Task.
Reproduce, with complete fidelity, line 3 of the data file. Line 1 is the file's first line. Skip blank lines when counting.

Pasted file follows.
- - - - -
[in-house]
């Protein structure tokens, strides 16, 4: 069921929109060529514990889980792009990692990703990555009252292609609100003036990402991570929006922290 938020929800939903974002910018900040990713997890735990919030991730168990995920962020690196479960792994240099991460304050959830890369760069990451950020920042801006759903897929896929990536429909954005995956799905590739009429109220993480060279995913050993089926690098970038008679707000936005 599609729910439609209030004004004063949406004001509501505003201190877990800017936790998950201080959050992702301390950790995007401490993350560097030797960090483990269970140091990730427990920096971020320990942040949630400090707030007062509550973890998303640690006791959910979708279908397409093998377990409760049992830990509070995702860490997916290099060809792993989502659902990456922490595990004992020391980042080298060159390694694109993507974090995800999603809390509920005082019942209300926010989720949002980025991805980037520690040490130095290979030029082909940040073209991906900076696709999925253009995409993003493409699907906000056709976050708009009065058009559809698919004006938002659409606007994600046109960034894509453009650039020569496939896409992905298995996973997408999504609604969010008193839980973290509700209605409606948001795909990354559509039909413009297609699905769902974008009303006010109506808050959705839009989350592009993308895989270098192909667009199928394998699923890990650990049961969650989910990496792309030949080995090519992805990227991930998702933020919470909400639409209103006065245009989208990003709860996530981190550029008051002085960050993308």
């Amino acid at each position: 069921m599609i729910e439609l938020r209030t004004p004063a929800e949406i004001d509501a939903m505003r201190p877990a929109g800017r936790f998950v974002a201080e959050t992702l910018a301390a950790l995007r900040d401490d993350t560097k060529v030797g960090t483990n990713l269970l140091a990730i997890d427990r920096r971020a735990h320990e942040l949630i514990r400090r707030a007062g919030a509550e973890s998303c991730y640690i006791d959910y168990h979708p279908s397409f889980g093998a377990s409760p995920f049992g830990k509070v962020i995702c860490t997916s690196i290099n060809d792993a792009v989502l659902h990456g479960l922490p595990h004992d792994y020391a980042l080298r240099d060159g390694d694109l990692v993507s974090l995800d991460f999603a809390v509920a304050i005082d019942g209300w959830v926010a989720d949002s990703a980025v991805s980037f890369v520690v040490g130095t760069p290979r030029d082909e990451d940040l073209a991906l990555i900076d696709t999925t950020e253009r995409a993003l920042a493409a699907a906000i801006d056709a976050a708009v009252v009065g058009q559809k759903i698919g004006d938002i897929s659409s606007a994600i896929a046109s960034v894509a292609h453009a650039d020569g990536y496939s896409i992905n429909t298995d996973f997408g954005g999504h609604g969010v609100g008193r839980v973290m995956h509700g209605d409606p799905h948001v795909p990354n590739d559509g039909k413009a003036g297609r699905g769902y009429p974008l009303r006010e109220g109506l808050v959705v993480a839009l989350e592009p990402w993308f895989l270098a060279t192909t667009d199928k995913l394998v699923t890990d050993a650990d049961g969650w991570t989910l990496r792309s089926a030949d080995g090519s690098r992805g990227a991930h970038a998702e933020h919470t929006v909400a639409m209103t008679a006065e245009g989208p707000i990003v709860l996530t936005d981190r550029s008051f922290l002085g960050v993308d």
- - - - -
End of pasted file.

């Amino acid at each position: 069921m599609i729910e439609l938020r209030t004004p004063a929800e949406i004001d509501a939903m505003r201190p877990a929109g800017r936790f998950v974002a201080e959050t992702l910018a301390a950790l995007r900040d401490d993350t560097k060529v030797g960090t483990n990713l269970l140091a990730i997890d427990r920096r971020a735990h320990e942040l949630i514990r400090r707030a007062g919030a509550e973890s998303c991730y640690i006791d959910y168990h979708p279908s397409f889980g093998a377990s409760p995920f049992g830990k509070v962020i995702c860490t997916s690196i290099n060809d792993a792009v989502l659902h990456g479960l922490p595990h004992d792994y020391a980042l080298r240099d060159g390694d694109l990692v993507s974090l995800d991460f999603a809390v509920a304050i005082d019942g209300w959830v926010a989720d949002s990703a980025v991805s980037f890369v520690v040490g130095t760069p290979r030029d082909e990451d940040l073209a991906l990555i900076d696709t999925t950020e253009r995409a993003l920042a493409a699907a906000i801006d056709a976050a708009v009252v009065g058009q559809k759903i698919g004006d938002i897929s659409s606007a994600i896929a046109s960034v894509a292609h453009a650039d020569g990536y496939s896409i992905n429909t298995d996973f997408g954005g999504h609604g969010v609100g008193r839980v973290m995956h509700g209605d409606p799905h948001v795909p990354n590739d559509g039909k413009a003036g297609r699905g769902y009429p974008l009303r006010e109220g109506l808050v959705v993480a839009l989350e592009p990402w993308f895989l270098a060279t192909t667009d199928k995913l394998v699923t890990d050993a650990d049961g969650w991570t989910l990496r792309s089926a030949d080995g090519s690098r992805g990227a991930h970038a998702e933020h919470t929006v909400a639409m209103t008679a006065e245009g989208p707000i990003v709860l996530t936005d981190r550029s008051f922290l002085g960050v993308d």